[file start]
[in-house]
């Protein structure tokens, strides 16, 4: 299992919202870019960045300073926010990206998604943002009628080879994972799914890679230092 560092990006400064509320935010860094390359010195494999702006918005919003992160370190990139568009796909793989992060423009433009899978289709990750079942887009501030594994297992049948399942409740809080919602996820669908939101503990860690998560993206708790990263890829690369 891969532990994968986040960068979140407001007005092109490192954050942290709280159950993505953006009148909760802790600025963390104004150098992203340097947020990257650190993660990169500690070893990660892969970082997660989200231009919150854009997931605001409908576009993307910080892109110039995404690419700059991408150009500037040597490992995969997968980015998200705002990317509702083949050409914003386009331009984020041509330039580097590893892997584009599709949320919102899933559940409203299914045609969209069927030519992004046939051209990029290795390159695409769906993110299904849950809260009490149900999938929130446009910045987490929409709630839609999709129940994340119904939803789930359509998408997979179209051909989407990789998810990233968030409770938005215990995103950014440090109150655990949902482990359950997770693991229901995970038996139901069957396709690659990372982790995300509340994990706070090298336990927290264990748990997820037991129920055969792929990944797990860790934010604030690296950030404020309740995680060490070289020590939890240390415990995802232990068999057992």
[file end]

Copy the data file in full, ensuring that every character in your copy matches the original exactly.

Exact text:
[in-house]
């Protein structure tokens, strides 16, 4: 299992919202870019960045300073926010990206998604943002009628080879994972799914890679230092 560092990006400064509320935010860094390359010195494999702006918005919003992160370190990139568009796909793989992060423009433009899978289709990750079942887009501030594994297992049948399942409740809080919602996820669908939101503990860690998560993206708790990263890829690369 891969532990994968986040960068979140407001007005092109490192954050942290709280159950993505953006009148909760802790600025963390104004150098992203340097947020990257650190993660990169500690070893990660892969970082997660989200231009919150854009997931605001409908576009993307910080892109110039995404690419700059991408150009500037040597490992995969997968980015998200705002990317509702083949050409914003386009331009984020041509330039580097590893892997584009599709949320919102899933559940409203299914045609969209069927030519992004046939051209990029290795390159695409769906993110299904849950809260009490149900999938929130446009910045987490929409709630839609999709129940994340119904939803789930359509998408997979179209051909989407990789998810990233968030409770938005215990995103950014440090109150655990949902482990359950997770693991229901995970038996139901069957396709690659990372982790995300509340994990706070090298336990927290264990748990997820037991129920055969792929990944797990860790934010604030690296950030404020309740995680060490070289020590939890240390415990995802232990068999057992």